Pressure grows on Germany to acknowledge genocide in former Southwest Africa | Africa | DW | 08.07.2015
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Africa

Pressure grows on Germany to acknowledge genocide in former Southwest Africa

100 years after Germany gave up its colonial rule in Southwest Africa, there have been fresh calls for the German government to admit that genocide was committed against the Hereros and Nama in what is now Namibia.

Representatives of six German NGOs and a Namibian politician personally handed in a petition to the residence of Germany's president, Joachim Gauck, calling for the German government to admit culpability for genocide in an early 20th century war in Germany's former colony of Southwest Africa, today's Namibia. While the German president did not receive the group, the president of Germany's parliament, the Bundestag, Norbert Lammert, expressed agreement with them that the acts amounted to genocide.

"Just as the Turkish government carries responsibility for the way in which it deals with the genocide against the Armenians, we are also responsible for addressing this history [with Namibia]," Lammert wrote in an opinion piece published on Wednesday in the German newspaper "Die Zeit."

President Gauck makes a speech

President Gauck recently condemned the killing of 1.5 million Armenians as genocide

NGOs responded cautiously to the news and reiterated their demands in the face of what appears to be a change in government policy.

"We are asking that the government recognize the colonial war against the Nama and Herero as genocide," Christian Kopp of NGO Berlin Postkolonial told DW. "We are also demanding an apology from the highest levels of government - the president, the chancellor's office, ideally the Bundestag, as well as the return of all human remains."

The human remains issue has become highly emotive. During the war, which took place from 1904-1908, German eugenics researchers requested that colonial troops collect and send to Berlin skulls and other human remains of several thousand of the 80,000 vanquished Nama and Herero peoples. Some of the remains were used in research while others were sold as collectors' items throughout Europe.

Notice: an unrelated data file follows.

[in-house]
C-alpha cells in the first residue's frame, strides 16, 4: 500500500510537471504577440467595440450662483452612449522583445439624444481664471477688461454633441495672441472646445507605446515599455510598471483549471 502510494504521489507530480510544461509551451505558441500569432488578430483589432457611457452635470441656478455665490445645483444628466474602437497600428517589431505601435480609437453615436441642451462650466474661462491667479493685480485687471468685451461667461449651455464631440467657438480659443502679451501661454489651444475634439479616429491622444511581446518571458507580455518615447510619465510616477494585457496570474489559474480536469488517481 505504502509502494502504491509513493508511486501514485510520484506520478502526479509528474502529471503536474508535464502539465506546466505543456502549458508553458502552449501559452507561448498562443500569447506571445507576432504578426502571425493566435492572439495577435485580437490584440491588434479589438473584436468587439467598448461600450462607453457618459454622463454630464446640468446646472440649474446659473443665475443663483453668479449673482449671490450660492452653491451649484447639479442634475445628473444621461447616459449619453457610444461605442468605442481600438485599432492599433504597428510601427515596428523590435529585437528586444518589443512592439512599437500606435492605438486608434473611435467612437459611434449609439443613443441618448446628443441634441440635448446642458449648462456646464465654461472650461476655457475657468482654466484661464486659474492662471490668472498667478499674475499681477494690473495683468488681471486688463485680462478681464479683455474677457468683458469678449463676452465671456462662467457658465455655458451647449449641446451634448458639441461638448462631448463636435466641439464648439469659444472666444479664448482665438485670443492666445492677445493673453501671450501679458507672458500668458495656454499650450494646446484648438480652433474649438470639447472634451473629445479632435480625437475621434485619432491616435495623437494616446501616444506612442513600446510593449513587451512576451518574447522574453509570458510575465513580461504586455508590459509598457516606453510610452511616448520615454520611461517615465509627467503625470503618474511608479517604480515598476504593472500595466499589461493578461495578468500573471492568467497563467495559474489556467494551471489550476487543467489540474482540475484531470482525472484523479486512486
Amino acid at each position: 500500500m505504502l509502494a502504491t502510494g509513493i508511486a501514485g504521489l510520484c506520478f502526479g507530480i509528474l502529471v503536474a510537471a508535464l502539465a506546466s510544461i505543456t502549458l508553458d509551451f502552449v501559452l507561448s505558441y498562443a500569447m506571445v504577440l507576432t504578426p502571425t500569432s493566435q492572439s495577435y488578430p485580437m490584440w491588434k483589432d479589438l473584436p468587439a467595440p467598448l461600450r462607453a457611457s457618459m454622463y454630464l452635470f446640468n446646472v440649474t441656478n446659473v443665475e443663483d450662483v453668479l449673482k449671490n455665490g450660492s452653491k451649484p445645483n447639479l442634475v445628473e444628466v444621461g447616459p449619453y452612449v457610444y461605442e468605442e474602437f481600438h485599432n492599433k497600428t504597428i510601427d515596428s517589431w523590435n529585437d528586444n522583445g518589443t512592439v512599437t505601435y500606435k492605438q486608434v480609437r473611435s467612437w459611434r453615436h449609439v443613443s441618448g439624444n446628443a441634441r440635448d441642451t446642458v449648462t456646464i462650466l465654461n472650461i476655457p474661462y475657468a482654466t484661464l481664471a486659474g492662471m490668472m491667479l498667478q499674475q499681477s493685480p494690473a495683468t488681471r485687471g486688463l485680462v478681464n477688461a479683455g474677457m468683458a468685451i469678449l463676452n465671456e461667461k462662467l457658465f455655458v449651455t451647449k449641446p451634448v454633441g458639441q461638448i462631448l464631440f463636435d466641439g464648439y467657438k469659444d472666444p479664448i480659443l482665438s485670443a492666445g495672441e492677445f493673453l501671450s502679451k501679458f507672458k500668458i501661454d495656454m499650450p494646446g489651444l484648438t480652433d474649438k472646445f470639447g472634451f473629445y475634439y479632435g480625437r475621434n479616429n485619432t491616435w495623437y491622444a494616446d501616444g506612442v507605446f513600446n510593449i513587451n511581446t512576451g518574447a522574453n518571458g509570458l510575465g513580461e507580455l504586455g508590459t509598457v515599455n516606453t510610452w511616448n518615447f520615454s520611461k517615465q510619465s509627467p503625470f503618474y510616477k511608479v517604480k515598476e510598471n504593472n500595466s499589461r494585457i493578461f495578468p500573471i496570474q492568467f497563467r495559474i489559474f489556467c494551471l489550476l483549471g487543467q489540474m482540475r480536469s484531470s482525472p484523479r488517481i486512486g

Presidential snub

Ida Hoffmann, a Namibian member of parliament who flew to Berlin to take part in the handing over of the petition, said the act represents a significant turning point for what has become an international movement bringing together German NGOs and Namibian tribal activists like herself, a Nama descendant.

The petition was handed over shortly before the 100th anniversary of the end of German colonial rule in Southwest Africa on July 9, 1915.

Hoffmann was unhappy that Gauck did not meet the group at his residence, Bellevue Palace in Berlin, despite the fact that he was there when they called and they had announced weeks earlier their intention to visit

"That was an affront - not only against Namibians but also against the many Germans who signed this petition," Hoffmann told DW.

A black and white photo showing a group of Hereros

Thousands of Hereros were chased into the desert where they died of hunger and starvation

The Namibian genocide – and indeed, the fact that Germany had colonies in Africa – has been largely forgotten here. Namibians, however, began commemorating the genocide with an annual ceremony back in 1932. The German government, for its part, remained silent on the issue until 2004, when then Development Minister Heidemarie Wieczorek-Zeul traveled to Namibia to apologize.

"I want to acknowledge the violence inflicted on your ancestors by the German colonial powers, particularly the Herero and the Nama," Wieczorek-Zeul said at the time. "The atrocities, the murders, the crimes committed at that time are today termed genocide and General Lothar von Trotta would be prosecuted and convicted and rightly so. In the words of the Lord's Prayer, I ask you to forgive us our trespasses and our guilt."

Commemorate victims, not perpetrators

Namibian parliamentarian Ida Hoffmann

Ida Hoffmann is a member of the Nama Genocide Committee

The NGOs are incensed over what they say is an official taboo on talking about the Nama and Herero genocide – and Kaiser Wilhelm's complicity – in national museums and school textbooks. They also criticize the existence of monuments glorifying Germany's colonial history. Kopp cites a monument to seven fallen German colonial soldiers on Berlin's Columbiadamm street.

"For years we had complained about this monument," Kopp said. "And finally the city put up a plaque to honor the Namibian victims. But actually, it doesn't really honor them at all: it's a tiny stone for 80,000 murdered Namibians that literally sits below a much larger rock for 7 soldiers who are essentially being honored for committing genocide against the Namibians."

Ida Hoffmann and the NGOs are particularly upset that Gauck recently acknowledged the Armenian genocide of 1915, but not the Germans' own genocide in Namibia.

They cite reparations paid to Jewish and Eastern European groups who suffered under the Nazi regime as a model they want Germany to follow.

"Reparations have to be paid," Hoffmann emphasized. "It's not something strange. It just has to be done."

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